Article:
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"What if?" with (Oscar) Whiskey

Have you ever wondered what might have happened to Tommy Tuberville if he, say, hired Gus Malzahn instead of Tony Franklin? In this edition, Oscar makes his best guess at such a scenario.

Just chit-chatting or last second pregame planning?
Just chit-chatting or last second pregame planning?

It was just two weeks ago that the University of Connecticut announced that Rhett Lashlee would be their new offensive coordinator for the Huskies football team. Of course, the announcement surprised Auburn fans all over as well as caused speculation as to why Malzahn's long time protégé would be leaving and who would be replacing Lashlee at the position. I am of the opinion that Rhett left of his own accord. Only once in Coach Lashlee's career has he been away from Malzahn as the Co-offensive coordinator and quarterbacks coach at Samford in 2011. He quickly rejoined Gus at Arkansas State as the Red Wolves offensive coordinator at the ripe age of 29.

However, I am not here so much to talk about Lashlee as I am about Malzahn. More specifically, to talk about Gus during his time when he was still an offensive coordinator and ask a big "What if" question. It is the type of "What if" that could have changed the fortunes of many Auburn figures and football seasons. It is the kind of "What if" that could have rewritten a big part of Auburn football's narrative over nearly the past decade.

What if Tommy Tuberville had hired Gus Malzahn as Auburn's Offensive Coordinator at the end of the 2007 football season?


I don't want to spend too much time reminiscing and rehashing the Tigers' 2007 season so here is a brief summation that I wrote up from almost four years ago:

To say Auburn's 2007 season was crazy would be an understatement. It was a season chock-full of come-from-behind-triumphs. Six times the Tigers mounted late fourth-quarter drives, and four of those were enough to seal victories. They include moments we never want to forget and moments we've done everything to forget.

It was a season in which Auburn tacked on its sixth straight victory over Alabama, but at the same time, the Tigers watched their all-time lead over Georgia being to slowly chip away. This was an Auburn team that showed so much promise and found ways to come up short.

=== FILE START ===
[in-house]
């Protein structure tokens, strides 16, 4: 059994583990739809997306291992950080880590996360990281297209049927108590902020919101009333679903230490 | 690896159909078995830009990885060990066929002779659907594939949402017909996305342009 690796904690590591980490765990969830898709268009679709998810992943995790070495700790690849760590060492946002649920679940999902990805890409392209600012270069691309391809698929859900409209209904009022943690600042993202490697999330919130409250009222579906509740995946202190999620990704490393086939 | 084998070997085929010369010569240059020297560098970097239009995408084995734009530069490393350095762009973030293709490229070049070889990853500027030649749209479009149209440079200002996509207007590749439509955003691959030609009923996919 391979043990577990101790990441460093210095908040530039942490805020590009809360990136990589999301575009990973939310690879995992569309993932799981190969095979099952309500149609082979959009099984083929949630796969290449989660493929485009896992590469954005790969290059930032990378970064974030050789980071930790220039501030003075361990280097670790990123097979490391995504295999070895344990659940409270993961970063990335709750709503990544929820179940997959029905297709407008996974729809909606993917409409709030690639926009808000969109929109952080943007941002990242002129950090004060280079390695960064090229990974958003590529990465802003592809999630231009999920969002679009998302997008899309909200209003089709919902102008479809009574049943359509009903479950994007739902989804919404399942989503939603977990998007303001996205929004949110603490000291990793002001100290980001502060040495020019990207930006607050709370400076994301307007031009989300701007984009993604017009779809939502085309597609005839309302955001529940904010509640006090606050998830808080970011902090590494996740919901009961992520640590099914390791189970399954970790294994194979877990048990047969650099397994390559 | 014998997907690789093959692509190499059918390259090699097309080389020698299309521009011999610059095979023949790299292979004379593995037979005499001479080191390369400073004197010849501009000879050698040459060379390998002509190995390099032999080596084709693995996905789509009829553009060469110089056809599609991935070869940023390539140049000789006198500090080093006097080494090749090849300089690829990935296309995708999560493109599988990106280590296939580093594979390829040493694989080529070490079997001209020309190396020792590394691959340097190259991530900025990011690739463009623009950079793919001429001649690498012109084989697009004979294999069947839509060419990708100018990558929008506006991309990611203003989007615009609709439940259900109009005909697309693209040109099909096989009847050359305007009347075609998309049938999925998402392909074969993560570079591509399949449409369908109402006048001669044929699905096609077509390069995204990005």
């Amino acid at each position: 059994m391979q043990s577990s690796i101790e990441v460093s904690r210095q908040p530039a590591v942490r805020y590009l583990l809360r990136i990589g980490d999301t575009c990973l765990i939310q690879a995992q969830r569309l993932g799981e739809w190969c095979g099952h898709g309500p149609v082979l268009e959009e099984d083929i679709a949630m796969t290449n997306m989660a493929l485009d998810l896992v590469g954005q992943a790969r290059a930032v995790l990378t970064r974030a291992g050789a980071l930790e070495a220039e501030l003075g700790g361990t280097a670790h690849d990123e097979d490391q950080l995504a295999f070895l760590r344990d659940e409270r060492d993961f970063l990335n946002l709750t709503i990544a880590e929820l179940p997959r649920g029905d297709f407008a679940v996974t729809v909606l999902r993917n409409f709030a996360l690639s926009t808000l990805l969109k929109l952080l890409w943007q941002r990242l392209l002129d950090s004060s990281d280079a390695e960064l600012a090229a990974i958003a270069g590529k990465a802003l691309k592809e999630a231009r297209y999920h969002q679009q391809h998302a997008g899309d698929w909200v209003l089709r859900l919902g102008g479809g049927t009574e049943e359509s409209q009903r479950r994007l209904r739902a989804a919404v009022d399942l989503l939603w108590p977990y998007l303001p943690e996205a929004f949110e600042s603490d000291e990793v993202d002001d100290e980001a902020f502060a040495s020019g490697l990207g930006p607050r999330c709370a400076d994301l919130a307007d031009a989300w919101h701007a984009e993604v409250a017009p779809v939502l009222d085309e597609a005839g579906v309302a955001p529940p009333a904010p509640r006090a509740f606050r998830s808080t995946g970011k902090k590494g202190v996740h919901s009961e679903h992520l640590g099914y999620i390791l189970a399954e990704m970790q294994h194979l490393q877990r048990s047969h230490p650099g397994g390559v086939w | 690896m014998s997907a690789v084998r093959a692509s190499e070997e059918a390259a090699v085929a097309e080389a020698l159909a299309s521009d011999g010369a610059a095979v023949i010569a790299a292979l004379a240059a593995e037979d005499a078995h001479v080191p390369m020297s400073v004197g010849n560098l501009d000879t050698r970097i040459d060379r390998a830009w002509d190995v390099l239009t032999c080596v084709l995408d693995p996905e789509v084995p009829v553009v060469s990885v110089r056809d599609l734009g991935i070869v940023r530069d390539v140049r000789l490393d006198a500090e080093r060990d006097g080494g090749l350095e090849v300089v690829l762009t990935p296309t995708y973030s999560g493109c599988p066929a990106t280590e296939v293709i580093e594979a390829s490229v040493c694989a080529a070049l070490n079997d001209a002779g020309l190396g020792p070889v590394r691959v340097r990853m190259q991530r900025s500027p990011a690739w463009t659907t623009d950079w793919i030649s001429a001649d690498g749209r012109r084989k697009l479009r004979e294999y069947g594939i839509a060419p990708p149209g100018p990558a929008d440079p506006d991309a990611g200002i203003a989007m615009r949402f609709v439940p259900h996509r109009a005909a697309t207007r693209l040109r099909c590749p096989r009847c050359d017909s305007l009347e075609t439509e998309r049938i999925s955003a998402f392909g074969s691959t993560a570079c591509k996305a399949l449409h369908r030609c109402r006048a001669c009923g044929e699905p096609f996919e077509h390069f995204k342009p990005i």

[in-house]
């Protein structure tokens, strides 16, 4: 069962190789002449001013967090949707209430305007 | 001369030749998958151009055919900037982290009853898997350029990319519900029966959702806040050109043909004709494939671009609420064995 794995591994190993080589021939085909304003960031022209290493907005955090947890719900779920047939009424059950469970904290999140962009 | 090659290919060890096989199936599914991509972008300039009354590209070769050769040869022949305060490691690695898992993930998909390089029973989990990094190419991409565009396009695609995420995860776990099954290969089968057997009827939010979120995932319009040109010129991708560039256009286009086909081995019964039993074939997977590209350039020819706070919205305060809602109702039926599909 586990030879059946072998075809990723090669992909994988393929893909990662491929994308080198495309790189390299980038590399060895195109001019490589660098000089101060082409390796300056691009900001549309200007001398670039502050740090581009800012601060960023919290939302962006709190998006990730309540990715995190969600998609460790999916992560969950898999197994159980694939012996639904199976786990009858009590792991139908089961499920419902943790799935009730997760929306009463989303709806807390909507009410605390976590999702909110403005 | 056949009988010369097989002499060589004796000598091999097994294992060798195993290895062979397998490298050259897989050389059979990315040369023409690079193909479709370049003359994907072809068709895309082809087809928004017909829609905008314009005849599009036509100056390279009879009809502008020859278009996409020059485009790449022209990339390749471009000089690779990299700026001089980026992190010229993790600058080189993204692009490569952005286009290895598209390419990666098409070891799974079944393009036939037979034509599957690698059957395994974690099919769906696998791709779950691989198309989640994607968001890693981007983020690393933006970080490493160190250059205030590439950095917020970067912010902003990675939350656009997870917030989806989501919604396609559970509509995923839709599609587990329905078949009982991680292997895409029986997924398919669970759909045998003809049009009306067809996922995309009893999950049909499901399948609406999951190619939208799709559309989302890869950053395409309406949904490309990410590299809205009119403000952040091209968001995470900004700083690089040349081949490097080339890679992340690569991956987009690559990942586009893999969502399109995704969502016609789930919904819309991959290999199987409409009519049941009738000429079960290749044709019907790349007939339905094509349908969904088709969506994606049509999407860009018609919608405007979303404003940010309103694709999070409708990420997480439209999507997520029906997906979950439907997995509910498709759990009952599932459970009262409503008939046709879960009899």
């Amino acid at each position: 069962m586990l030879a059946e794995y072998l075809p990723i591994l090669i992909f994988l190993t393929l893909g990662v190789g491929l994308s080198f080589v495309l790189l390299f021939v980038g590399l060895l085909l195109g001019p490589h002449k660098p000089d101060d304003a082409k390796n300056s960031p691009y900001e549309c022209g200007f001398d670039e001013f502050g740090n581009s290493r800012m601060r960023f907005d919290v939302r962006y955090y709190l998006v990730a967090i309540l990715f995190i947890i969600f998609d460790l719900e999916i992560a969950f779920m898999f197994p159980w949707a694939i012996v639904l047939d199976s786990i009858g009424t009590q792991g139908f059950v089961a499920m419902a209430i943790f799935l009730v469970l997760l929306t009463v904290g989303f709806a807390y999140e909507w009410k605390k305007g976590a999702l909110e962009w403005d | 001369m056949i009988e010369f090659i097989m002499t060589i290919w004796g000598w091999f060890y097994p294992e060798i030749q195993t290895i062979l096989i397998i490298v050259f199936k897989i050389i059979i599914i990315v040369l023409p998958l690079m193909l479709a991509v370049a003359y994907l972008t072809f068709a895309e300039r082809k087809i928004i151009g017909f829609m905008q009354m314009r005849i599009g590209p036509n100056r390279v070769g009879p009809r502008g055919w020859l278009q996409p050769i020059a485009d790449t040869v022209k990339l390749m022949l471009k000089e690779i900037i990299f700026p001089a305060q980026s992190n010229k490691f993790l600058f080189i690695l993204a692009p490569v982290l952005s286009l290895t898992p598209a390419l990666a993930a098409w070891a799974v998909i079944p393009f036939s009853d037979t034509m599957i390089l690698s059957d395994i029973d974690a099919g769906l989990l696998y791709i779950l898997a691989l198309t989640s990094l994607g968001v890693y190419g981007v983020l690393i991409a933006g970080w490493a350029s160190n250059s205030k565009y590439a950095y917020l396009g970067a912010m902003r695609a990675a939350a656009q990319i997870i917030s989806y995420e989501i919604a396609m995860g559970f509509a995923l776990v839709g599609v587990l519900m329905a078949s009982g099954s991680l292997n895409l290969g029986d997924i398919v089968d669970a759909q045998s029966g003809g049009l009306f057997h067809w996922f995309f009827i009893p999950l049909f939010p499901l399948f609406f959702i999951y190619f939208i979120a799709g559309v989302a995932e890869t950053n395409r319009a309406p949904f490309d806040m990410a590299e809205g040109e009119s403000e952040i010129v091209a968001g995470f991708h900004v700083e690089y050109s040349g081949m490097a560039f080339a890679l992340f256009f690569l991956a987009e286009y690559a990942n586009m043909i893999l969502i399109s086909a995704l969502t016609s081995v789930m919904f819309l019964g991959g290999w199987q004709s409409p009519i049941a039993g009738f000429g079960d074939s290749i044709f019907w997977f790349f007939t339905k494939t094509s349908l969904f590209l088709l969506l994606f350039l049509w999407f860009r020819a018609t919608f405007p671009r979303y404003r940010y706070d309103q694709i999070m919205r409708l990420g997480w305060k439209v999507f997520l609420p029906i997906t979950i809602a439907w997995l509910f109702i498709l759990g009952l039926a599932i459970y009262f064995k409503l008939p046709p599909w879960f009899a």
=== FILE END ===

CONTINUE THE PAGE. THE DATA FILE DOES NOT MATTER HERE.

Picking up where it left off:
The 2007 season came to a close with a win in the Chick-Fil-A Bowl against Clemson. Before heading into that game, Tuberville released fan-favorite offensive coordinator Al Borges and brought in spread-no-huddle-air-raid guru Tony Franklin from Troy. While only installing the foundation of the scheme, it was enough for Auburn to produce its highest offensive performance for the season. Also leaving the team was Auburn's other fan-favorite coach, defensive coordinator Will Muschamp, whose departure was reportedly due to a disagreement with assistant athletic director, Tim Jackson. Muschamp was replaced by Paul Rhoads, then-defensive coordinator for the Pittsburgh Panthers.

Years later I have caught myself wondering as to why Tuberville hired Franklin. According to a quote that I was able to find from Auburn's official website, it is almost like he viewed Franklin's career the way an unfamiliar fan would:

"Tony has had a tremendous amount of success offensively in the Southeastern Conference and during his most recent position at Troy," said Auburn coach Tommy Tuberville. ``He teaches an exciting brand of offense that has posted some very impressive numbers, statistically."

Now, I am not about to make too much more assumptions behind Tuberville's reasoning for making the hire beyond that quote. College football had been changing dramatically as spread variant offenses made their way into the playbooks of major college programs. It could be speculated that Tubs saw this evolution taking place, decided to take a chance, and to evolve with it.

His desire to change up his offense wasn't wrong. Auburn's offense had started to stagnant in 2006 and eventually slid all the way down to 85th nationally in total offense by the end of 2007. There were contributing factors such as injuries and recruiting busts, but some have viewed that Al Borges's system might have been too rigid to adapt to the personnel he no longer had available to him. A change was needed, but Tuberville's choice as to who to change that offense, though, maybe wasn't the best.

Auburn's offensive identity has long been associated with running the football and fans have taken to referring to the program as "Running Back U" for that reason. What is amusing, though, especially during Tuberville's tenure, is the OC's hired to call Auburn's offense for Tubs were coordinators known for passing. Mazzone, Petrino, and Borges: each of them pro-style guys who, at some time or another during their respective careers, coached quarterbacks as well. Also, it wasn't like Tuberville was unfamiliar with these styles of offense before their hiring. During his time at Miami, the Hurricanes were just as well known for their pass-heavy-high-scoring offenses as their soul crushing defenses. So tapping Franklin to install his air raid offensive system at Auburn makes sense in its own way.
However, 650 miles west of Auburn, another bright and upcoming pass happy offensive coordinator was lighting up the non-power conference world.


Gus Malzahn, in his second year as a college coach, had relocated from the University of Arkansas to the University of Tulsa. There, under Todd Graham and aided by Herb Hand, Gus took the Golden Hurricanes to new heights. Tulsa, in one season with Malzahn, had a 5000-yard passer, three 1000 yard receivers, and one 1000 yard rusher. It was also the first time in NCAA football that a team had accomplished such a feat.